I did not find a simple way to bring over a lot of my applications and configurations.  Setups for things like CVS, Git and PuTTY seem to require a reinstall and then reconfiguration.  My public/private keys all worked fine once I got them copied over and PuTTY’s pageant running.

Some programs will not work on Windows 7, like the version of the Transparent Screen Pro that I use.  My trusty Canon G2 camera isn’t recognized and Canon does not make a driver for Windows 7 so I’m completely out of luck, other than using my Linux partition to access its pictures.

I upgraded my backup software to Acronis 11.  I’ve used Acronis 9 for many years and am a fan of its reliability, interface and options.  However, I thought it was a good time to bring myself up to date with the current version.  I used Acronis to bring over all my documents and files.  The biggest issue I had after restoring the files on Windows 7 was permissions.  I wasn’t allowed to work with the files.  The owner was some system id (probably created by Acronis).  Trying to build applications or edit documents led to complains about not being able to write files.

I eventually tracked down the issue and made myself the owner of all of my restored directories and files.  For the most part I think that problem has been resolved.  This certainly forced me to get a little more comfortable with the Windows 7 security features.

To move my MySQL databases I ended up using mysqldump.  I tried copying over the ibdata file using Acronis, but MySQL didn’t seem to like that approach.  Using mysqldump and then sourcing the resulting file on the Windows 7 machine (moving from MySQL 5.1 to 5.5. in the process) worked flawlessly.  I had a brief moment of concern that I had trashed all the MySQL user accounts in the process but then did a “flush privileges” and all was fine.

On the UI front I had a usability disappointment. It turns out that there is no way to create a desktop toolbar on Windows 7.  When the Office Toolbar was released years ago I quickly adopted it as a way to place my most useful applications within one mouse click.  Microsoft discontinued the Office Toolbar but supported using a folder as a desktop toolbar in both XP and Vista.  However, that support is gone in Windows 7.  I’ve begun adjusting to having the toolbar as part of the Windows taskbar and at this point that is working for me – though I can’t fit as many icons in the toolbar as I could on the dedicated folder under XP.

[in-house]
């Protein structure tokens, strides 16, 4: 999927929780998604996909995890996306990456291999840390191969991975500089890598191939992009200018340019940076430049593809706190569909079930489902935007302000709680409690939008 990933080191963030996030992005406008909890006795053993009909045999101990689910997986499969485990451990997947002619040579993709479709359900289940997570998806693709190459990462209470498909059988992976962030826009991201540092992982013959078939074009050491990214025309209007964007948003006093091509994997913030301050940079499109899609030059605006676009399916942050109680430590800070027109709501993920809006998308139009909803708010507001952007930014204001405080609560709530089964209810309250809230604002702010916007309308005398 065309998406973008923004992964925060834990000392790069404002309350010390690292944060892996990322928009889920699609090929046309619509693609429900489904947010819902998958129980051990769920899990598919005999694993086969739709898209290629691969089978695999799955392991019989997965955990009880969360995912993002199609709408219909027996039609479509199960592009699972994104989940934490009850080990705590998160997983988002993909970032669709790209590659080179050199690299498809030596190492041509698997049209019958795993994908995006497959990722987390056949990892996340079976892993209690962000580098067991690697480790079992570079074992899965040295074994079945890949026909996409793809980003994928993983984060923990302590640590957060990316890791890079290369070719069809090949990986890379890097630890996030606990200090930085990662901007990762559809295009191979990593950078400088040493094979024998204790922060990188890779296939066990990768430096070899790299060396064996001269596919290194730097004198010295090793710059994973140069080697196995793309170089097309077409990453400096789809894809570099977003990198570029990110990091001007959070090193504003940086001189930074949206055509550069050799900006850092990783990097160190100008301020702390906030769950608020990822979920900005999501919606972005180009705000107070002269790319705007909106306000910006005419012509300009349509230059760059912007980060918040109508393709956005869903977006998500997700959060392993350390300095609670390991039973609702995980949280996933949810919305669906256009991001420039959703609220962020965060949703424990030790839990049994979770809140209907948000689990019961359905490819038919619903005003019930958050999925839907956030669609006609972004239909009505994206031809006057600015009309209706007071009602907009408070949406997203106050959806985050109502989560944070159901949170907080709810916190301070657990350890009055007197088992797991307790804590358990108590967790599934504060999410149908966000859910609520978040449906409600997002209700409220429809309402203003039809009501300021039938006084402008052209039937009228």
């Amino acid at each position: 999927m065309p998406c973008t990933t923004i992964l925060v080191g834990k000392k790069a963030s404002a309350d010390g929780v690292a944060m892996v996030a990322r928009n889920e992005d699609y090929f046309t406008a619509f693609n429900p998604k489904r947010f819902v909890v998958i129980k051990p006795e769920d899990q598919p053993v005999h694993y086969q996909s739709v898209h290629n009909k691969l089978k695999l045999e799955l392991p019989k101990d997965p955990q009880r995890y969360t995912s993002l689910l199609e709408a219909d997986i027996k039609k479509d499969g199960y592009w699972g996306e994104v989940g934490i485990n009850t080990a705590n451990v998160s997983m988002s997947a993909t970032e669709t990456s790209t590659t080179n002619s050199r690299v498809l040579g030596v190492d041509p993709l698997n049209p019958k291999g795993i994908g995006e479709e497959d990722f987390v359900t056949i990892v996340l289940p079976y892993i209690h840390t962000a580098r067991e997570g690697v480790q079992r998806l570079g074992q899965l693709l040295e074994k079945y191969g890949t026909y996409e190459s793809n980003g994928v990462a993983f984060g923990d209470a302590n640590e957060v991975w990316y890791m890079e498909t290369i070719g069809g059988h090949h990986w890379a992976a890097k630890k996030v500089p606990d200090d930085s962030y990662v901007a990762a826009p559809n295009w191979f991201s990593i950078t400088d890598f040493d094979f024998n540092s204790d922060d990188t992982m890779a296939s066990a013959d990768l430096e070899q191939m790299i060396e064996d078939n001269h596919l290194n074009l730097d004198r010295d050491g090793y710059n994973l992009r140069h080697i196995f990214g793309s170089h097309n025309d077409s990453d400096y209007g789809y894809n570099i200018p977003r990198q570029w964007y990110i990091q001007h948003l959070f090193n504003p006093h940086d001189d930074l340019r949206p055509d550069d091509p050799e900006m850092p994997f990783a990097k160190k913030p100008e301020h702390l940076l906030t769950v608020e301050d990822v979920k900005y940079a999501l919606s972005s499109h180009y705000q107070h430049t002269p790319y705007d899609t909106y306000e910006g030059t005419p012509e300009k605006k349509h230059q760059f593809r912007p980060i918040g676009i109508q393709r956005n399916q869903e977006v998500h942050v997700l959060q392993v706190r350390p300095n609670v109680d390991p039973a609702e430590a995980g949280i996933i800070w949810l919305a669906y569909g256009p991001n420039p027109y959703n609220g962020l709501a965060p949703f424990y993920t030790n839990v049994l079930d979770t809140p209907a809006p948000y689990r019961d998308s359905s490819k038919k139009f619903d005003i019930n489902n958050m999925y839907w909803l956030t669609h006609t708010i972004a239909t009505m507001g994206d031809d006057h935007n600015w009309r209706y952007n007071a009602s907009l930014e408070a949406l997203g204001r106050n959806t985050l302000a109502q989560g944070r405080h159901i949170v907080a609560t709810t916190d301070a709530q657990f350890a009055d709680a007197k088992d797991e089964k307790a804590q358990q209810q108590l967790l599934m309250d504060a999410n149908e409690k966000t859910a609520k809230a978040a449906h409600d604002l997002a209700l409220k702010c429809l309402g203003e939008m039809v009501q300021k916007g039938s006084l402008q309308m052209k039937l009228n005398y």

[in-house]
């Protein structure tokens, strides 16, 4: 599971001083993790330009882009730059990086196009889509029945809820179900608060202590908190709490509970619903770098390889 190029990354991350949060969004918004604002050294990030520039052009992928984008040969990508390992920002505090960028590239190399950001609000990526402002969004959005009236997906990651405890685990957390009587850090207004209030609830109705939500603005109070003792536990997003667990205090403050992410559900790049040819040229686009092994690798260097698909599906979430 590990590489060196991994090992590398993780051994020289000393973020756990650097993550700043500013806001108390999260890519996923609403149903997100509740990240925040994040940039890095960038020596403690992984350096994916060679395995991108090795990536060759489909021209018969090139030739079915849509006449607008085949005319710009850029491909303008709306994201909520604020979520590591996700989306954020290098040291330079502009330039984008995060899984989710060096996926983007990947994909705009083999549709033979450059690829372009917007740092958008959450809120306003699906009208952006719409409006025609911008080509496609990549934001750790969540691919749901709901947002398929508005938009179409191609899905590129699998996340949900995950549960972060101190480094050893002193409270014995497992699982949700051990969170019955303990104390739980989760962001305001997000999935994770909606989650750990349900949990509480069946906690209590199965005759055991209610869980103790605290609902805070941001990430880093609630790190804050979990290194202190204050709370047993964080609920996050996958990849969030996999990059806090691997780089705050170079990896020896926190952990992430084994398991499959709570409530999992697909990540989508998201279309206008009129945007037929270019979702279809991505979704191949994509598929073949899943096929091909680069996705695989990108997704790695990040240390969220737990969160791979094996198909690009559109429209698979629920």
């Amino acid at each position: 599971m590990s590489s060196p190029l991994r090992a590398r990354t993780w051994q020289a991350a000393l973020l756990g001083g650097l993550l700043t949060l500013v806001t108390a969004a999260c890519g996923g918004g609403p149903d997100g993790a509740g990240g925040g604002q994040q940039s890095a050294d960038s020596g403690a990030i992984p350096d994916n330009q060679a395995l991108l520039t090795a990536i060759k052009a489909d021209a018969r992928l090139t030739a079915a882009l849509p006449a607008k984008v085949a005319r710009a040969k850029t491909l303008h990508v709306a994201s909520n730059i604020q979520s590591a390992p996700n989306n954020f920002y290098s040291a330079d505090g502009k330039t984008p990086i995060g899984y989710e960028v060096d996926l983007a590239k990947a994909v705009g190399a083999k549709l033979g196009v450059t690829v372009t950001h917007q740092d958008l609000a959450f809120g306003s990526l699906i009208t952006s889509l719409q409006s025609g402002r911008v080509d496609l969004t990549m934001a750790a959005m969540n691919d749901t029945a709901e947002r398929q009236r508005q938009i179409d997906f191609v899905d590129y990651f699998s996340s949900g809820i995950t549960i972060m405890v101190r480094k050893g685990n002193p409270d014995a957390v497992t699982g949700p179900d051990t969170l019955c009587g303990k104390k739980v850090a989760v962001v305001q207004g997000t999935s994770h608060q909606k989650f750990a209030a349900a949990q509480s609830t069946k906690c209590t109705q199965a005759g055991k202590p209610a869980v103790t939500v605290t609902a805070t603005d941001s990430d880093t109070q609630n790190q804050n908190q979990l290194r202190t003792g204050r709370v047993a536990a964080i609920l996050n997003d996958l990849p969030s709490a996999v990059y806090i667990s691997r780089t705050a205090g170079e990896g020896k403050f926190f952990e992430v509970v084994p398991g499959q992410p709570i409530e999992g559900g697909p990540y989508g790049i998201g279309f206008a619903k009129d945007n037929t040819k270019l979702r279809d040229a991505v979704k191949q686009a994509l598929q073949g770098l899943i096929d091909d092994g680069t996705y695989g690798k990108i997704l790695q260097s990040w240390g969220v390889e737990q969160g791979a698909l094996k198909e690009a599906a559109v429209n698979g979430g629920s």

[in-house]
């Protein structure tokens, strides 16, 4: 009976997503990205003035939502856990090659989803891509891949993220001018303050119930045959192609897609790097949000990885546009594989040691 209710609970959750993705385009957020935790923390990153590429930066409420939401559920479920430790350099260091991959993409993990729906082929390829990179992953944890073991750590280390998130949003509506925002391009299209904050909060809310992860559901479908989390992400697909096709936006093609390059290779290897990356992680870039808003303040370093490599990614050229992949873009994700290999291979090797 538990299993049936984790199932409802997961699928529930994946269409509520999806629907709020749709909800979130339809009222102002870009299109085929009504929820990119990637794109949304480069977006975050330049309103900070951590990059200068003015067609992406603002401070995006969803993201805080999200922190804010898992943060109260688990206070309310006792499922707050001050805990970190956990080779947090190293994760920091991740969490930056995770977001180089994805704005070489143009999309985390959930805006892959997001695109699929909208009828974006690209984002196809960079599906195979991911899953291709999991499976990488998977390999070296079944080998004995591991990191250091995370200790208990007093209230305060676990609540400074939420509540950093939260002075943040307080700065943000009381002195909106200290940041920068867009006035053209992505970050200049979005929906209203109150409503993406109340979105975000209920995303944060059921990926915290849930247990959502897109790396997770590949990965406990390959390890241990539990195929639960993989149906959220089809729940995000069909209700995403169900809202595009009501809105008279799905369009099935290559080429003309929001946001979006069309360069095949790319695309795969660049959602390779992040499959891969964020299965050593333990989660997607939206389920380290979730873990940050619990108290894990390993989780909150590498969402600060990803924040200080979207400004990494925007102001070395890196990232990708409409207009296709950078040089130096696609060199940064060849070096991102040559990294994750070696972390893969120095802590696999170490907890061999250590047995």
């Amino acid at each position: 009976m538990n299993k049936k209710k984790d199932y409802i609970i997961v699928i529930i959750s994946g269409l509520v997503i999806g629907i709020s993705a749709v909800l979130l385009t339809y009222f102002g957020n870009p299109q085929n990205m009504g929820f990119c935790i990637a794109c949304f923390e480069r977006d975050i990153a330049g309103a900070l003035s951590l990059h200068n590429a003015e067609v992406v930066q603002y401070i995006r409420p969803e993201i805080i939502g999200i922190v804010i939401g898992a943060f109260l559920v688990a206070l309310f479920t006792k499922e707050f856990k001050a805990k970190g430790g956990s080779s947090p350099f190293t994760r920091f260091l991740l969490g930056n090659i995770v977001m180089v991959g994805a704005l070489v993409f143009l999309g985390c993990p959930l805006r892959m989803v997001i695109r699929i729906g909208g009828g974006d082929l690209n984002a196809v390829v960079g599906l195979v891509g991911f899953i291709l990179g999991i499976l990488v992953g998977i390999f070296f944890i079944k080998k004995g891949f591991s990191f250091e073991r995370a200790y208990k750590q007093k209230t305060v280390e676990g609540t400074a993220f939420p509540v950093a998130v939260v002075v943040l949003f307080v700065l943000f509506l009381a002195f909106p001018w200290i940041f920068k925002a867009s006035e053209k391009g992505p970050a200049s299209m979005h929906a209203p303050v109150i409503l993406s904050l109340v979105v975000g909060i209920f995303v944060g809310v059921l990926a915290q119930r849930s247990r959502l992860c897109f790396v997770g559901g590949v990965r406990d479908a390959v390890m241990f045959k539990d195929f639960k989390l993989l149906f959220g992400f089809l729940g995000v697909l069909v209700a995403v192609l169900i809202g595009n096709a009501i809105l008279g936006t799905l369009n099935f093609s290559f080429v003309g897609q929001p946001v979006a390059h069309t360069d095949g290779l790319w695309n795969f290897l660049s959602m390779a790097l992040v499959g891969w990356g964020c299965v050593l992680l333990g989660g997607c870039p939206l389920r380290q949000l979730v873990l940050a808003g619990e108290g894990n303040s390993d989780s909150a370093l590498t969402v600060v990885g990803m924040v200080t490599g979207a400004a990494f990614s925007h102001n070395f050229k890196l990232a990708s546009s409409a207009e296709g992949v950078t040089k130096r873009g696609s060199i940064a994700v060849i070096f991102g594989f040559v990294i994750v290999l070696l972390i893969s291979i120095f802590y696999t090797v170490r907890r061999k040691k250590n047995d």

One major shift I’m attempting to make is a move to OpenOffice. I purposely did not purchase Microsoft Office.  I hope that the compatibility support of OpenOffice allows me to function in our Microsoft Office-centric environment.

After a couple of weeks of use I have found the OS’s responsiveness to be excellent. Of course 4 years of processor improvements and an OS that can address my 6 gigs of RAM helps as well.  My acid test is this first week back on the job.  So far I’ve been able to meet every need with the new machine.

My next step is doing some video editing and rendering.  It will be interesting to see if I notice much of an improvement in performance with that process.

As I stated earlier, the upgrade efforts were worthwhile but I really wish that moving from system to system was easier.  Although bringing documents across is simple, the need to reinstall and reconfigure 40 or 50 software packages is time consuming.  It would be really cool if you could just run an extract on the old machine and then have a script go through installing all the software, with matching configurations, on the new one. This would be similar to the Linux installation scripting process.  Oh well, maybe this will be solved by the time I retire my Vostro?

What are your thoughts on Android and Windows 7?  Is all the concern that companies have regarding upgrading warranted?  Have you found ways to simplify the upgrade process?  I’m always interested in hearing about other people’s experiences.

Upgrading to Windows 7 and Android